If you have a working knowledge of DC Comics lore, Grodd’s scheme is pretty transparent; in the comics, Solovar is a benevolent leader who often allies with the Flash against the insurrectionist Grodd. But even if you didn’t, you may still have guessed that Grodd was up to no good because, after all, he’s the bad guy. Nonetheless, Barry agrees to a trial-by-combat with Solovar in order to save his friends and his planet. Another motivating factor for Barry: he believes that by stopping the gorilla invasion that he’ll prevent a “future headline” around the time of Iris’s impending death. (Still not sure what one has to do with the other, but that’s a plotline for another time.)
For Solovar’s part he’s convinced, likely by Grodd, that the humans pose a threat to his Gorilla City. Just as Sobolov's work gives Grodd a particular gravitas, the voice actor portraying Solovar, the great Keith David, gives him a presence as mighty as any antagonist this season. The fight between the Flash and Solovar is impressive to look at—even if the use of slo-mo action stills is excessive—and concludes with the ape’s defeat and Barry’s show of mercy in not killing him. Apparently angered that Barry didn’t fall for his ruse, Grodd has him knocked out and returned to his cell. Despite not murdering Solovar, Grodd got what he wanted out of the deal: to have the gorillas realize that the humans pose a threat to their existence and that invading Earth 1 is a necessity.
Cisco realizes that Grodd will need his vibing power in order to travel between dimensions, so he comes up with the “sensible” plan of killing himself to prevent that. Barry does him one better by proposing that he be the one to die. Of course, Barry doesn’t kill himself—there wouldn’t be much of a show if he did that—but he convinces Grodd that he’s dead thanks to Caitlin’s cold powers making him mimic the effects of algor mortis. The plan leaves much disbelief to be suspended, as it relies both on Grodd not taking precautions to neutralize Caitlin’s powers and not using his mental abilities to see through the faked death. Regardless of all that, Team Flash bugs the hell out of Earth 2 with Harry in tow. It does seem a bit callous of them to leave Solovar behind in captivity. That said, given how the episode ends with Grodd in control of the apes and a brainwashed Gypsy, it’s easy to believe that we’ll see Solovar (and hear David’s sonorous voice) again this season.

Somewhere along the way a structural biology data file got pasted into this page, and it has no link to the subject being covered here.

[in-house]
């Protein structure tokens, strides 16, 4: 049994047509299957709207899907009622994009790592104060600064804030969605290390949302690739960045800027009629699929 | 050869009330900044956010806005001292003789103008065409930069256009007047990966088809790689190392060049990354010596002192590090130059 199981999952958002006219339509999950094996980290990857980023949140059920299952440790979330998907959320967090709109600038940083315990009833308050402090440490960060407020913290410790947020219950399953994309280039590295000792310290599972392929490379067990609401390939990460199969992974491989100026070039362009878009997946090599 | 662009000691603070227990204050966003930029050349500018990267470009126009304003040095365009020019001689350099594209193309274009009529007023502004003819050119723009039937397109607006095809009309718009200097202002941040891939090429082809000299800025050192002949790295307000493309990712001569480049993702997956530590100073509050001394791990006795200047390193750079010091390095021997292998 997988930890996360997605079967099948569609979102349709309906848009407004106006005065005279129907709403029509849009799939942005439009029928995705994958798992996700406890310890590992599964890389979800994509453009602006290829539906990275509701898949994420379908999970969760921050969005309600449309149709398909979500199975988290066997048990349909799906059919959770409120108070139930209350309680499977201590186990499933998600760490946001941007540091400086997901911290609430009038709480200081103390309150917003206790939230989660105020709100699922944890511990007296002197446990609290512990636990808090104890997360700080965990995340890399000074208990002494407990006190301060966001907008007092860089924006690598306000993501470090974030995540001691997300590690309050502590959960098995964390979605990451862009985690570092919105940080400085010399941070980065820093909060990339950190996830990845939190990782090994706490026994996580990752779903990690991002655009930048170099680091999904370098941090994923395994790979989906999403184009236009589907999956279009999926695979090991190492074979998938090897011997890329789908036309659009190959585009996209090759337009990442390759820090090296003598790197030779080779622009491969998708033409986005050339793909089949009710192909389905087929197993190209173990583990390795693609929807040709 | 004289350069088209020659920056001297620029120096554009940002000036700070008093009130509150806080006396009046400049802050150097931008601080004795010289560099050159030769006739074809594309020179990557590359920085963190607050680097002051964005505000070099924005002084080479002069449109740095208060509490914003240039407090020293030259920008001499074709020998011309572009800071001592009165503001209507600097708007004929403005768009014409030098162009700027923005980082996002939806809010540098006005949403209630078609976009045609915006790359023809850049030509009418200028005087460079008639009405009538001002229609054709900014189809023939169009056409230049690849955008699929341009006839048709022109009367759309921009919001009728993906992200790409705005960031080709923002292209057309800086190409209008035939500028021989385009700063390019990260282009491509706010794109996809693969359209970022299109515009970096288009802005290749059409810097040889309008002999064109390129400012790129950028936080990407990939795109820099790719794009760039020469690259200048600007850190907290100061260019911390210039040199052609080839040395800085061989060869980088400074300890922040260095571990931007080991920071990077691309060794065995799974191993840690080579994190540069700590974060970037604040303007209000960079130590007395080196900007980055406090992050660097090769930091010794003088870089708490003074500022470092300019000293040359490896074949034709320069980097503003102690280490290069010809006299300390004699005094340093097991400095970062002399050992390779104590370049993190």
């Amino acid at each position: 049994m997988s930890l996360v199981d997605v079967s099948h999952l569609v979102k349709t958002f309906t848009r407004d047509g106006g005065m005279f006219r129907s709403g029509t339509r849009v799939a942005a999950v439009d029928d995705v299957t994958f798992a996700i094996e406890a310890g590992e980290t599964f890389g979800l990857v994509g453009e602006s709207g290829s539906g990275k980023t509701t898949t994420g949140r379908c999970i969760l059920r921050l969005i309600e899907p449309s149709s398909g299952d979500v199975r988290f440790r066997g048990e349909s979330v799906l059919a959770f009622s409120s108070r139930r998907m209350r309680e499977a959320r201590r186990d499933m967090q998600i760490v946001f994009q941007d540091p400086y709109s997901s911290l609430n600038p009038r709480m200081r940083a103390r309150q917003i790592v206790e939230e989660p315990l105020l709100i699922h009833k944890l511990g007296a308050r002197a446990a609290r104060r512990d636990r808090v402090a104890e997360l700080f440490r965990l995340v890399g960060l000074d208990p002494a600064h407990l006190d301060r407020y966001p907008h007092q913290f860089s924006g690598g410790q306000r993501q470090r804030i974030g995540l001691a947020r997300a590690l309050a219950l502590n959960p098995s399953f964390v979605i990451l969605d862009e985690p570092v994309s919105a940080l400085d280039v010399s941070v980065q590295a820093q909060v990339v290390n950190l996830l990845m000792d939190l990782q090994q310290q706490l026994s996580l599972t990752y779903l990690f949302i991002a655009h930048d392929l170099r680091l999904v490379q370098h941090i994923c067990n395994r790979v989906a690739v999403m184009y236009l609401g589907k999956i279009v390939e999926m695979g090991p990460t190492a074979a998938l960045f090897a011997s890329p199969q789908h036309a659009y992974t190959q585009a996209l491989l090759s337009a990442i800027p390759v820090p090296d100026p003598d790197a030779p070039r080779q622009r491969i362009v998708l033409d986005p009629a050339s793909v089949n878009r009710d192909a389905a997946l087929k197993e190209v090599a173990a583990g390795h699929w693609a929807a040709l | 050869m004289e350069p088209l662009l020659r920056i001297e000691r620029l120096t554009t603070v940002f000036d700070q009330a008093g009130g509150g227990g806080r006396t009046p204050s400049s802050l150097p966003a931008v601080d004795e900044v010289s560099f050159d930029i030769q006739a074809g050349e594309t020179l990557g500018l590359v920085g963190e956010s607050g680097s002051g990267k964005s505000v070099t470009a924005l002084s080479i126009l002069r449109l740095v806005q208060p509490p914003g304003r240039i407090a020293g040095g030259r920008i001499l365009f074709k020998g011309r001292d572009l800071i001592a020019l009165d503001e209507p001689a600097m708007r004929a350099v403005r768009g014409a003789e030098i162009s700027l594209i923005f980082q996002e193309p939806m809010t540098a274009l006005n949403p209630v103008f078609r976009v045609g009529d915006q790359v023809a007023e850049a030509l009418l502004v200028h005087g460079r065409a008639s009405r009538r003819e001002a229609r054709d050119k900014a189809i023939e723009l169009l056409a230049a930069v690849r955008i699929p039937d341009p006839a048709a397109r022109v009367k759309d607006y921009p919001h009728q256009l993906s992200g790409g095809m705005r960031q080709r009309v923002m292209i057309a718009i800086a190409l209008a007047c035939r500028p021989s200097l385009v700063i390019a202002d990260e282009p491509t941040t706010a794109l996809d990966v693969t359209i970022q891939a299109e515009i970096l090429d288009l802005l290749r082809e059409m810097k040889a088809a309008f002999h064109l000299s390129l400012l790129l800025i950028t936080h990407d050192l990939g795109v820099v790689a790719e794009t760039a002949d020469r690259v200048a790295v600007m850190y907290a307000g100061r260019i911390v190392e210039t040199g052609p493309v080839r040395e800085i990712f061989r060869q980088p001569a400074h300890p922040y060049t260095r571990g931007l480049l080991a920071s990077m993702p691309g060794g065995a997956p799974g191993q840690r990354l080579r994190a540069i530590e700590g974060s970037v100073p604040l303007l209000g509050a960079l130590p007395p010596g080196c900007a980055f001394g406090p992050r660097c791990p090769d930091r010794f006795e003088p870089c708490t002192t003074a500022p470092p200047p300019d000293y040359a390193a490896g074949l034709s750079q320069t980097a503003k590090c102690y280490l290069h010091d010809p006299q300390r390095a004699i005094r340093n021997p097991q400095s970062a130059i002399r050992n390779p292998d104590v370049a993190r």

As I bring this review to a close, I should briefly acknowledge the romantic subplots that develop in this episode. The primary B plot is the budding romance between Wally and Jesse, the latter of whom decides to make Earth 1 her permanent residence. It remains to be seen what a third speedsteer can contribute to the burgeoning Team Flash lineup, but this episode doesn’t offer much in the way of credible character development to make her choice seem logical. In addition, sparks continue to fly between Caitlin and Indiana Jones, er, I mean Julian. He admits that he accompanied her on the Gorilla City adventure as a way to protect her, which sounds pretty paternalistic but Caitlin doesn’t seem to mind as she seems to be into him too. I’m sure we’ll have enough time to explore these developments in greater detail in future reviews, but for now it’s satisfying enough to bask in the brilliant glow of Gorilla City.